BELLEFONTE — The Centre County Board of Commissioners on Tuesday granted approval for the advertising of invitations for bids for the renovation of the Centre Crest Building.

The move is a step forward for the county’s plan to repurpose the 85-year-old, county-owned building into a central hub for various departments.

The 118,000-square-foot former nursing home in Bellefonte, vacant since the opening of Centre Care in 2021, looks to accommodate multiple county services under one roof.

County Administrator John Franek Jr. outlined the process leading up to this point, emphasizing a commitment to human services as the primary purpose of the renovated facility. The departments are currently spread out in the Willowbank Building, which is in need of space, and leased offices.

“We’ve gone through two phases. We’ve gone through a feasibility study to determine what would be the best possible use of the facility, and we identified that as primarily being a human services facility which would help serve the citizens of the county,” Franek stated.

After the feasibility study, the project went into its design phase, taking into consideration details that would provide the best service and experience to the community.

In 2022, the county issued $40 million in general obligation bonds to fund multiple capital projects, including about $30 million for the Centre Crest overhaul. Commissioners already approved in August a $1.4 million contract for roof replacement and related work for the building at 502 E. Howard St..

Franek said the county is looking to post the bid ads Dec. 12 and 18, with a pre-bid meeting tentatively scheduled for Dec. 19.

“Bids are due mid-January and then would go to the controller, which is typically what we do at the county, and we would have opening of the bids at that same deadline on that same day,” Franek explained.

Not all commissioners were in support of approving advertisements for bids. Commissioner Steve Dershem expressed objections related to the Responsible Contractor Ordinance, voicing his concerns about its impact on local contractors and tradespeople. The ordinance, which Dershem opposed when it was approved 2-1 in June, established new requirements for contractors to be eligible to bid on county government-owned construction projects of $250,000 or more, including that 70% of the craft labor workforce be journeypersons, workers who have completed a state- or federally-approved apprenticeship training or those currently enrolled in such programs.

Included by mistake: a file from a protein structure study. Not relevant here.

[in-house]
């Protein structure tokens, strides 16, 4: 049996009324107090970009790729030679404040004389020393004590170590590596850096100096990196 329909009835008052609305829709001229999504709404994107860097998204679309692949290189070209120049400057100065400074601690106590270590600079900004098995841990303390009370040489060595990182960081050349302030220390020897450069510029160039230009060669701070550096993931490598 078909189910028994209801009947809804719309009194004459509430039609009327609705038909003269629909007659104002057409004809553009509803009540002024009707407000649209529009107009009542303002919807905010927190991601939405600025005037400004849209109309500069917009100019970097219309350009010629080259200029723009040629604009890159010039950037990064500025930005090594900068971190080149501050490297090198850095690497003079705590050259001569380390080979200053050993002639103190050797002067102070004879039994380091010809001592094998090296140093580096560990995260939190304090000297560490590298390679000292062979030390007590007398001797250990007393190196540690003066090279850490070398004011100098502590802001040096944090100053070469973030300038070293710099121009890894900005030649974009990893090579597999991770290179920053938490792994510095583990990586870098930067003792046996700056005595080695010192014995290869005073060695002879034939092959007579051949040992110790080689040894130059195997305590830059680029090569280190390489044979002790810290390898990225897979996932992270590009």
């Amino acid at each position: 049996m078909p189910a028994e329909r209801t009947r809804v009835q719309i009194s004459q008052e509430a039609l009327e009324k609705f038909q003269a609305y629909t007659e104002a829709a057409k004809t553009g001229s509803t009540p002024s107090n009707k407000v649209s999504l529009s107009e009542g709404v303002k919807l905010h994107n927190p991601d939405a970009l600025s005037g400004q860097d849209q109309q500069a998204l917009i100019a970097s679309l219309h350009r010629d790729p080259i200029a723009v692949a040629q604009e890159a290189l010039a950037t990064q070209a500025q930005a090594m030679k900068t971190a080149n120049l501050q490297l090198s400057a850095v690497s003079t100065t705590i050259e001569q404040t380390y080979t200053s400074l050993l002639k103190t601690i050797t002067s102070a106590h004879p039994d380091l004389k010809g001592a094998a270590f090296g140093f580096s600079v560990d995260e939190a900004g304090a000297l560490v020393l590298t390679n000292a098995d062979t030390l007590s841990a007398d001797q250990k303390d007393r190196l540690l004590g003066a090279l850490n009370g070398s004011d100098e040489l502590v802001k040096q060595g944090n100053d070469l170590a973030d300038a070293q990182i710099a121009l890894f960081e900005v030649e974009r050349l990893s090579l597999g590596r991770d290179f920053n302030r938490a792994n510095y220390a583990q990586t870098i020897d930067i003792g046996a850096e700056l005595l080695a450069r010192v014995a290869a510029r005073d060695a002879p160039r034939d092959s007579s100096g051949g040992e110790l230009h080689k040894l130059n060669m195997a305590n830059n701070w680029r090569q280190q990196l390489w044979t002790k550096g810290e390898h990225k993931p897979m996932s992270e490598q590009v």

“That’s regrettable because that basically means I cannot support the lead of this bid,” Dershem stated. “I don’t think it’s fair to our local contractors, and I don’t think it’s fair to the tradesmen that live here in Centre County.”

“Quite frankly, I think it’s going to have a deleterious effect on our taxation, so, regrettably, I’m going to have to pass on this one,” Dershem concluded.

Commissioner Chair Mark Higgins, on the other hand, emphasized the significance of the renovation, highlighting the benefits of consolidating human services and providing necessary space for the election office.

Commissioner Vice Chair Amber Concepcion also supported the move, emphasizing the long process of ensuring that the designs meet the county’s needs and addressing community questions about the project’s priority.

“I think it’s worth noting Centre County has been providing human services with a lot of commitment, but with rental space it is not necessarily purpose built for the functions that it serves, and this is going to allow us to really better serve our community,” she stated.

Concepcion continued, “It’s also a fiscally responsible approach because we’ll have an asset that the county owns rather than continuing to pay rent indefinitely.”

Franek explained that the renovation is set to focus on the existing structure, with no additions planned.

Franek also detailed some interior changes, including a gutting of the building, removal of mechanical, electrical and plumbing systems and improvements such as better insulation. The county aims to complete the project and move in by June or July of 2025.

The commissioners voted 2-1 to approve the advertisement for bids for the Centre Crest building renovation, with Dershem casting the lone dissenting vote.’s Geoff Rushton contributed to this report.

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